The two Pi gauges (LR8431; Hioki E. E. Corp.) were fixed using a bolt (planted on the brick surface) and a nut on each front and rear surface of the specimen. Furthermore, we put a strain gauge (PFL-20-11-3L; Tokyo Sokki Kenkyujo Co. Ltd.) around center of front surface of specimen using adhesive and used it as an auxiliary sensor. Signals from these sensors were stored in the logger as time-series data. The sensor sampling frequency was 100 Hz. That for gauges and compression loads was 1 Hz.
(1) Piezoelectric limit sensor.
(2) Sensors and measurement setup.
4. Destruction Testing of a Brick Wall Masonry Structure
4.1. Stress–Strain Relation
We evaluated the strength of two bonds of brick. To find the difference of strength between Flemish and English bonds, we examined the relation between loading and average deformation in the specimen. As the average deformation, we used the arithmetic mean of two compressive deformations detected by two Pi gauges attached on front and rear surfaces of specimens. This value divided by 140 [mm] of the effective Pi gauge length provided the mean strain. The calculation is shown below.
In that equation, δavr signifies the average compressive deformation, δ represents the sum of two deformations, εm stands for the average strain, and l is the effective Pi gauge length.
Figure 5 presents the relation between the load versus average strain in the specimen. Figure 5(1) is for Flemish bond specimen; Fig. 5(2) is for English bond specimen.
The average compression load and compressive stress at complete destruction in brick wall of masonry structure of the Flemish bond were about 3300[KN] and about 32 [N/mm2], respectively. Although in the brick wall of the masonry structure of the English bond, they were about 3450 [kN] and about 33 [N/mm2], respectively. For general evaluation of brick wall of masonry structure, people seem to expect better strength from the English bond than from the Flemish bond. Our tests showed performance supporting that opinion. In design determination of safety load, people consider that about one-third of the destruction load might not cause any structural damage. These are calculated as shown below.
Therein, F stands for compressive load, As represents the sectional area of the compressed material, σs signifies the average stress in the compressed material, Es denotes the Young’s modulus (elastic coefficient) of the compressed material, and εm is the average strain. 
(1) Flemish bond specimen measurement for compressive stress and average strain
(2) English bond masonry specimen measurement for compressive stress and average strain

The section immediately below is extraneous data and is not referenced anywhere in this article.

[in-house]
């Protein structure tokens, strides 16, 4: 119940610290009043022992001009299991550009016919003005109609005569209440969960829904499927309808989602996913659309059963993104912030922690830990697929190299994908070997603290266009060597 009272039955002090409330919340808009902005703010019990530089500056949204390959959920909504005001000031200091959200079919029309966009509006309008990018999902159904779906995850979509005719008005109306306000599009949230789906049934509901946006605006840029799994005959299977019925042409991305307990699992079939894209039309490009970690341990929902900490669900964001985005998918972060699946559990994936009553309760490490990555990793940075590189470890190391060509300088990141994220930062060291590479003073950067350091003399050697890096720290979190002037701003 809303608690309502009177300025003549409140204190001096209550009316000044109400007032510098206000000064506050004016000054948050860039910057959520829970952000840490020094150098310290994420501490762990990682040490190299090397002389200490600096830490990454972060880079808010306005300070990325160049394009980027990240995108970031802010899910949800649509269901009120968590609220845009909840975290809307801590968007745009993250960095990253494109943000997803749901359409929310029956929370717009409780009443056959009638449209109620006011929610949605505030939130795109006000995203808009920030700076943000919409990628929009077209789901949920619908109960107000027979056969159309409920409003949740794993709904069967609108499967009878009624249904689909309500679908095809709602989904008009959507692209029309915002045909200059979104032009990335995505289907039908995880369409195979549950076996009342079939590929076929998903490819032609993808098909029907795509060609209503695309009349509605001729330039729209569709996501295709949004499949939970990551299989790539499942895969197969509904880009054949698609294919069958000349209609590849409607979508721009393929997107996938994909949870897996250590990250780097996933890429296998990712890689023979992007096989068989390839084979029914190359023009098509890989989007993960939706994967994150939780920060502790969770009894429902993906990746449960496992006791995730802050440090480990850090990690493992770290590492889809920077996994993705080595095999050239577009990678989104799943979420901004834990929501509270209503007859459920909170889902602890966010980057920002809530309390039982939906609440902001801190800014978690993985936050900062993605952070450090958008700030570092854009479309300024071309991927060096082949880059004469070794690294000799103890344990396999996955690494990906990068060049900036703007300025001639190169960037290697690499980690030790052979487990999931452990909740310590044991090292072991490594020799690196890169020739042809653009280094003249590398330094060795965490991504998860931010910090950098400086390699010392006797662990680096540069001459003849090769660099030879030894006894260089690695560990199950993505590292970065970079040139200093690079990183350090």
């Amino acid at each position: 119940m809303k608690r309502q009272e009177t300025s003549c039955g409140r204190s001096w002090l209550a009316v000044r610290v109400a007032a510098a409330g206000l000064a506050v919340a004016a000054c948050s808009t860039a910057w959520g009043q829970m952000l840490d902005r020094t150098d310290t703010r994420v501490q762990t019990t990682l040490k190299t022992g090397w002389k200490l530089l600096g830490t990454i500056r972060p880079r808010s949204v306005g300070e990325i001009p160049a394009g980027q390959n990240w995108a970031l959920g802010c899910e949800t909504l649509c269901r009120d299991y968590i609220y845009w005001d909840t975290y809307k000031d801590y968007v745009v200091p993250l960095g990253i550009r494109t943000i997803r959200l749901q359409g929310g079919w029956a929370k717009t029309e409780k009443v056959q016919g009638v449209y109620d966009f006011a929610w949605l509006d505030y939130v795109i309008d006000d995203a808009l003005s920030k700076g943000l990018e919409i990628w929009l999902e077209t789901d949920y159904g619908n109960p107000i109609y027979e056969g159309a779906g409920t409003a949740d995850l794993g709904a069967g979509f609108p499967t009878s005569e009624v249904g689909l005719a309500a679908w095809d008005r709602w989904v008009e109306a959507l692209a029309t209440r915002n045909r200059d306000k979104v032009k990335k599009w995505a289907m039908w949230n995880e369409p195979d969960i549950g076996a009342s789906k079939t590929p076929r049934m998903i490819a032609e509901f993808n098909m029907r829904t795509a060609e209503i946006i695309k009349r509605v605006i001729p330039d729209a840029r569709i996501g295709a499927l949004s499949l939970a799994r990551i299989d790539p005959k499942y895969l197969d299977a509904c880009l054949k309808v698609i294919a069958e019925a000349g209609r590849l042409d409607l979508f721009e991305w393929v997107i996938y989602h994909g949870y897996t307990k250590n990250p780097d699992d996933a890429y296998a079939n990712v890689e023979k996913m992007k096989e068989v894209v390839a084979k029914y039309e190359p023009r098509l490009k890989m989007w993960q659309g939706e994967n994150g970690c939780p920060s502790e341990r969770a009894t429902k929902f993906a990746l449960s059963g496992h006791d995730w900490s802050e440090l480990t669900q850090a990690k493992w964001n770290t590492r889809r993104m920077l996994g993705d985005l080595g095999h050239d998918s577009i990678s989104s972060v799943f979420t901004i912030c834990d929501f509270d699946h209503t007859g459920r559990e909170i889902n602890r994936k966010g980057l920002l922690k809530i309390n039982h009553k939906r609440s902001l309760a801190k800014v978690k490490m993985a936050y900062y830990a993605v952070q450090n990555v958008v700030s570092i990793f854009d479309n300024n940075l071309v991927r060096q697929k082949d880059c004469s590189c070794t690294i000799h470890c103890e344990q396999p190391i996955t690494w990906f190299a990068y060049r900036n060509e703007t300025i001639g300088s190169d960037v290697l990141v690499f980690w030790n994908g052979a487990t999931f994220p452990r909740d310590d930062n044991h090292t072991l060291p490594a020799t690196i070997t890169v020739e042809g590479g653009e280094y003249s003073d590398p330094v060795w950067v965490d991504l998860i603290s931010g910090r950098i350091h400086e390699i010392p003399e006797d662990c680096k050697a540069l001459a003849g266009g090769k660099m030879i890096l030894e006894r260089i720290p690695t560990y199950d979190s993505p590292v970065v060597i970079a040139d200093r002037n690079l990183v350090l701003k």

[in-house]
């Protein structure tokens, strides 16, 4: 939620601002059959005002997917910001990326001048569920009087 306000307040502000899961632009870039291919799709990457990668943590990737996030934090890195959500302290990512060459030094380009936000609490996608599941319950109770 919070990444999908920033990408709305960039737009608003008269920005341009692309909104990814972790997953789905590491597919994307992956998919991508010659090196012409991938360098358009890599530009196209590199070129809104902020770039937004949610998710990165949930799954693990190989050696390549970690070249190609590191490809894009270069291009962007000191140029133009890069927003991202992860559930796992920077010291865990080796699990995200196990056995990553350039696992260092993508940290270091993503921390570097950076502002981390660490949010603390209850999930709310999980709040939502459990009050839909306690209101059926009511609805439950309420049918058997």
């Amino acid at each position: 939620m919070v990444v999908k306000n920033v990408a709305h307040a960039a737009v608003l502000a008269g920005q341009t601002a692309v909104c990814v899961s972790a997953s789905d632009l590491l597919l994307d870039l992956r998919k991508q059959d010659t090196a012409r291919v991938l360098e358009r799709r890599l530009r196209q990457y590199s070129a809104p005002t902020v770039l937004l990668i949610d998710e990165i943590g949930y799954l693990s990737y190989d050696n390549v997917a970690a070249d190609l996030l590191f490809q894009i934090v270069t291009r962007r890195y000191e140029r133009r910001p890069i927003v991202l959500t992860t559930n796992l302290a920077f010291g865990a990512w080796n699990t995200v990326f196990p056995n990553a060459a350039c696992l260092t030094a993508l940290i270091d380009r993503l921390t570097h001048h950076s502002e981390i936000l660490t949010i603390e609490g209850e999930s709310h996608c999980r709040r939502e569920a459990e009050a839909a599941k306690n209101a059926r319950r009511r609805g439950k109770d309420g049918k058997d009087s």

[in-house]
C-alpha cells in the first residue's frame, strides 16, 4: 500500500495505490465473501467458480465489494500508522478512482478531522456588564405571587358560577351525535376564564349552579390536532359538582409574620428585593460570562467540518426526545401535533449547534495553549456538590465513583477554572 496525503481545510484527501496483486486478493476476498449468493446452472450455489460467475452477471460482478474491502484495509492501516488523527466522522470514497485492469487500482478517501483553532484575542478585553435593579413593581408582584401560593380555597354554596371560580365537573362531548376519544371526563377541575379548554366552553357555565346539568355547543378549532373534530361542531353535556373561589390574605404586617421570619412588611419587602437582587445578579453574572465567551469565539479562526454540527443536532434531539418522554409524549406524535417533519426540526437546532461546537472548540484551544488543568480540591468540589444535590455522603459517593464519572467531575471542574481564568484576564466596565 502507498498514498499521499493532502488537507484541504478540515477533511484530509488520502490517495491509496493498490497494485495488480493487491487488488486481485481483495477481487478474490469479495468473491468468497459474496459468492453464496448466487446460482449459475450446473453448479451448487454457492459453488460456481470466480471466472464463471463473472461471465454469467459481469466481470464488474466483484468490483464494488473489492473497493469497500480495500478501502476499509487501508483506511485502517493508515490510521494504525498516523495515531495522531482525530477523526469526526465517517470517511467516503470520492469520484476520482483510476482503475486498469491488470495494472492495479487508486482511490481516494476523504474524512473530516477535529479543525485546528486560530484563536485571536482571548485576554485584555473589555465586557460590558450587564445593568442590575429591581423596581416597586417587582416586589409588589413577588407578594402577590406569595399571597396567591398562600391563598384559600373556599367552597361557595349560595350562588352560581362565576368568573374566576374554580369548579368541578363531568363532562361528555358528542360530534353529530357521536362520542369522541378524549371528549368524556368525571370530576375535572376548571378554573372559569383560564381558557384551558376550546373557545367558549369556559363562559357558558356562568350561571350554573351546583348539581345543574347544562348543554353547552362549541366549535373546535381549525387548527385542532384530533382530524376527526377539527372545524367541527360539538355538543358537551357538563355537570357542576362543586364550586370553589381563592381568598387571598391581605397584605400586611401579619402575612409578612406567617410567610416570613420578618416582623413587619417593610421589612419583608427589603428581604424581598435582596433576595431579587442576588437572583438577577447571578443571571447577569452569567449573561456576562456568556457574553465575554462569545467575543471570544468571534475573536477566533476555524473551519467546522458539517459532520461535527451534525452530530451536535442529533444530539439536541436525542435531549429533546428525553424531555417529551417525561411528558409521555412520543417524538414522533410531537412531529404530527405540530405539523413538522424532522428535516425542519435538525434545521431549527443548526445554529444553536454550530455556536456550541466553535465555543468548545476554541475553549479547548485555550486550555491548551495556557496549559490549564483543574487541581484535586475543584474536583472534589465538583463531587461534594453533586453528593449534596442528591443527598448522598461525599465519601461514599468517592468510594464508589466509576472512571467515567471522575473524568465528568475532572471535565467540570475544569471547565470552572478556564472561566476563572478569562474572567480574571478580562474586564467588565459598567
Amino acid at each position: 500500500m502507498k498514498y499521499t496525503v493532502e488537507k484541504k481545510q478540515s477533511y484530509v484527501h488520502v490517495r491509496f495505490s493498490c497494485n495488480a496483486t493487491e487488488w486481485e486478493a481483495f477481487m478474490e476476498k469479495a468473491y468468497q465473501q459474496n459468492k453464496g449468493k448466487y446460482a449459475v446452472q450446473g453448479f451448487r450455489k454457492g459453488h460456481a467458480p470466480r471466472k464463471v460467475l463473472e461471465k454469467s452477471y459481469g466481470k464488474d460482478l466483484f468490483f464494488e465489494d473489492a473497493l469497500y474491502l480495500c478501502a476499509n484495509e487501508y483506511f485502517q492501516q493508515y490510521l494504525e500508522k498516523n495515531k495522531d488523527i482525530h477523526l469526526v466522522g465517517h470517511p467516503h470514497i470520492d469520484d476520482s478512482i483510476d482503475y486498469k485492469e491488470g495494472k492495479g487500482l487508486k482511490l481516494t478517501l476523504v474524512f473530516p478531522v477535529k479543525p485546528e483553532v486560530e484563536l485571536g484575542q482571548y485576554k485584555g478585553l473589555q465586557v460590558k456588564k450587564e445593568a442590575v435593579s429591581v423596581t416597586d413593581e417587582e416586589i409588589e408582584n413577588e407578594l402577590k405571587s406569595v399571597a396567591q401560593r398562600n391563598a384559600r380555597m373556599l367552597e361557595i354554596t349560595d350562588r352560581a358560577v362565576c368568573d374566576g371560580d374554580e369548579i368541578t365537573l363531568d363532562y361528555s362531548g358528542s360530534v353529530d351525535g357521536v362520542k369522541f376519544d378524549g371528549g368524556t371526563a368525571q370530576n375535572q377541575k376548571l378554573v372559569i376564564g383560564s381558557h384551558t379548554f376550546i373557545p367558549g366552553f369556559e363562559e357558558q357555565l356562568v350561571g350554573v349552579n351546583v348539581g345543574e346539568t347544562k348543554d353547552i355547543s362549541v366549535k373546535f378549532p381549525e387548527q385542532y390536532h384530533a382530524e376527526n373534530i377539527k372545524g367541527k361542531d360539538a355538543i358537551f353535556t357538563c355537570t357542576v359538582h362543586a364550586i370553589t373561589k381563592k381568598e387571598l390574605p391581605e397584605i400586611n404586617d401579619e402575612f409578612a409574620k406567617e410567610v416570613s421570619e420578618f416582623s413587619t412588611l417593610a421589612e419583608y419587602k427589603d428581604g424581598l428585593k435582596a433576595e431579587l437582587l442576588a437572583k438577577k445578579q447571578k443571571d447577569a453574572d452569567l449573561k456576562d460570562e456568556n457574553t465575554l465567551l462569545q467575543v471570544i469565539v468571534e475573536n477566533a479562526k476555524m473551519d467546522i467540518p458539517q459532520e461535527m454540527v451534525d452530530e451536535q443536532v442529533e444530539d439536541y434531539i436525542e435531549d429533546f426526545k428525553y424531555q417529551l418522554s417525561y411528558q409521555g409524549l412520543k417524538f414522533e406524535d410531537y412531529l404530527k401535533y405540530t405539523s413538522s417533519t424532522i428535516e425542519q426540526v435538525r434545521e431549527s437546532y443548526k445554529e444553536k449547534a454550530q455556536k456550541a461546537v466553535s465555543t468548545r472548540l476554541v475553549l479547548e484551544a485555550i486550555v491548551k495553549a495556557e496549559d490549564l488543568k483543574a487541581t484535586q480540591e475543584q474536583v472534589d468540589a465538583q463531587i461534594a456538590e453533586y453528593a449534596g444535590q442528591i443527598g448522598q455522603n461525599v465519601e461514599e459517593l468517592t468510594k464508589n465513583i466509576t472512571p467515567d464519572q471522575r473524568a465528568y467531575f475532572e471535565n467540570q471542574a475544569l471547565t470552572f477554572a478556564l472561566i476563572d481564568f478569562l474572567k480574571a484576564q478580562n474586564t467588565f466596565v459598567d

The average one-third loads of compressive destruction derived from Eqs. (4) and (5) were about 1,060 [kN] for the Flemish bond and about 1,168 [kN] for the English bond. In terms of stress, they were about 10 [N/mm2] and about 11[N/mm2], respectively. It was estimated that destruction might start after this load and stress.
Although the maximum load and stress at destruction were about 3,105 [kN] and about 30 [N/mm2], respectively, for the Flemish bond and about 3,429 [kN] and about 33 [N/mm2] for the English bond. Therefore these experimental values compare well with the calculated ones presented above.
4.2. Performance Evaluation of the Piezoelectric Limit Sensor
Figure 6 shows the output of piezoelectric limit sensor and compressive stress. Figures 6(1) and (2) are for the Flemish bond and (3) and (4) for the English bond. We compared the calculated maximum compressive stress with the sensor output. We defined three symbolical quantities: (1) stands for compressive stress when destruction started, (2) when danger of destruction is predicted, and (3) when finally destroyed. The evaluation of experimental data on these items is described below.
Figure 6(1) shows the Flemish bond specimen and sensor in the brass holder. Results show that (1) occurred at ar-ound 130[s] and voltage of 0.008[V],(2) occurred at around 370 [s] and voltage of 0.016 [V] and (3) occurred at around 400 [s] and voltage of 0.07 [V]. Rather large voltages recorded until around 120 [s] were noise caused by fluctuation of the oil pressure in the testing machine. Because we were unable to manage this irregularity, we simply disregarded the data during this time period and made no evaluation of them. Results show that (1) was 10 [N/mm2], (2) was 31 [N/mm2], and (3) was 33 [N/mm2]. On comparing these measured values, the allowable one-third of the maximum compressive stress was 11 [N/mm2].
The maximum compressive stress was 33 [N/mm2].Both compare well with each other. Our sensor measured stresses of (1) - (3). Results confirmed 31 [N/mm2] as (2) with sensor output of 0.016 [V].Figure 6(2) shows the Flemish bond specimen and sensor in the glass holder: (1) was not detected; (2) occurred at around 320 [s] with sensor output of 0.018 [V]; and (3) happened at around 340 [s] with sensor output of 0.095 [V]. Actually, (1) was not measured, (2) was 26 [N/mm2], and (3) was 28[N/mm2]. On comparing these values with those obtained from Eqs. (1) and (2), we presumed that we measured 10 [N/mm2] at 140 [s] as output corresponding to (1). However, it did not appear. Because 28 [N/mm2] was recorded when the limit sensor indicated a maximum output, we confirmed that the measured value coincided well with the calculated one. Rather high sensor output at <3> might have been caused by destruction of a specimen subjected to buckling deformation. Furthermore, the sensor supplied an advance signal of 0.016 [V] and stress of 26 [N/mm2] corresponding to (2) at 295 [s]. That gives proper notice of final destruction.